Popular Post: Academic Progress Alone is not FAPE
[This post was first published on March 17, 2015. Since then, it has been shared on social media nearly 1,000 times]
A recent Massachusetts Bureau of Special Education Appeals (BSEA) decision makes clear that an Individualized Education Program (IEP) that allows for academic progress is not enough. Even when an IEP is appropriate academically, if it does not provide appropriate services to address other areas of need, such as social and emotional needs, it is a denial of a Free and Appropriate Public Education (FAPE).
In Student v. Acton and Acton-Boxborough Public Schools – BSEA # 14-05736, hearing officer Rosa Figueroa, supported a family’s decision to unilaterally place their fourteen-year-old child, who has a diagnosis of autism, in a private school. According to the hearing officer, “the sufficiency of a student’s IEP is not measured solely by [ ] academic success … an IEP that provides FAPE must promote a student’s development in all areas of need.”
The student called everyone a friend but did not understand the elements of friendship (e.g., trust, having fun together, etc.). He had limited understanding of perspective taking and the nuance of social norms. After school, he preferred to play video games, watch television, or read by himself. The social isolation was taking an emotional toll.
The hearing officer gave significant weight to an independent evaluator’s testimony that Acton’s program was fragmented, and it “lacked the type of cohesiveness necessary for the natural development of relationships Student required.”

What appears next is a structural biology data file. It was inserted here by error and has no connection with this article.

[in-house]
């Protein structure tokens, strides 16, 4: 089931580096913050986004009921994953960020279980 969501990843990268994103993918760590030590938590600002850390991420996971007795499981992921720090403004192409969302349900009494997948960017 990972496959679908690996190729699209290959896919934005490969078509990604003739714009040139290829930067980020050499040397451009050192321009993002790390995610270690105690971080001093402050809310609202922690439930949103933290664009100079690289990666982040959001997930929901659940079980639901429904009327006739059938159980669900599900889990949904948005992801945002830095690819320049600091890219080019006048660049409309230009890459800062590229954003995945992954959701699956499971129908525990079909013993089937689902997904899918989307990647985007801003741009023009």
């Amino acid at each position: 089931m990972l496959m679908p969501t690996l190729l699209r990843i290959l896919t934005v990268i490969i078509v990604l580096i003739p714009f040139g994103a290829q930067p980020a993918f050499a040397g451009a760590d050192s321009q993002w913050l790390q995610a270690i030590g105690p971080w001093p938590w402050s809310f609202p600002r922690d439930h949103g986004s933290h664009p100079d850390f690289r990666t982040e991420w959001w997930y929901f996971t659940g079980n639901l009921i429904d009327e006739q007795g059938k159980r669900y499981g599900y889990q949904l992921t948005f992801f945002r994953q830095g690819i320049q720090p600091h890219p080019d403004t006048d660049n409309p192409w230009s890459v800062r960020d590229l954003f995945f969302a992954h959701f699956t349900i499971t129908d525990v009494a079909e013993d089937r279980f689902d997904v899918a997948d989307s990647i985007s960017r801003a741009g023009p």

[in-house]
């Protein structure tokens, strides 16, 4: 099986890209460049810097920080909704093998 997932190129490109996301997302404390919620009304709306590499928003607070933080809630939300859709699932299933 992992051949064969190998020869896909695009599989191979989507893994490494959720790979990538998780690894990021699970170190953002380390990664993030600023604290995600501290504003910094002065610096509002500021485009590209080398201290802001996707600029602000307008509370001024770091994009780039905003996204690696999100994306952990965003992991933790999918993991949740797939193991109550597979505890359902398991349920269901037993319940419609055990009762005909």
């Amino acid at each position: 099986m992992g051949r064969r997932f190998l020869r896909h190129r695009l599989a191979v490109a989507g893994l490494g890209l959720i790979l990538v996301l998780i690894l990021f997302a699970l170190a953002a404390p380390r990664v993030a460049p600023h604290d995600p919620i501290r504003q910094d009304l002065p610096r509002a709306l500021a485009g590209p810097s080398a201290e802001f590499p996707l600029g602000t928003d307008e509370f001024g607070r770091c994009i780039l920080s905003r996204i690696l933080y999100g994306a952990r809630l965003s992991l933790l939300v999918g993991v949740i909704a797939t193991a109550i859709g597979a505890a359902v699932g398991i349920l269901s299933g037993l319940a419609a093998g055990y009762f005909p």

The parents and independent evaluators asked Acton repeatedly for a goal related to friendship, and for a program that could provide the student with appropriate peers. The hearing officer found that Acton failed to provide these and other necessary elements of an appropriate program.
On the other hand, the private placement (Learning Prep School), provided the student with like peers and direct social skills instruction throughout his school day. As a result, the student made significant social and emotional gains over a short period.
Despite a finding that “from an academic standpoint Acton provided Student a program that offered him a FAPE, and its proposed seventh-grade academic program would have also afforded Student a FAPE” the parents still prevailed. The hearing officer found that Acton’s program did not and would not allow for social and emotional progress. The hearing officer awarded the family tuition reimbursement and ordered Acton to continue to pay for the student’s placement at Learning Prep School.
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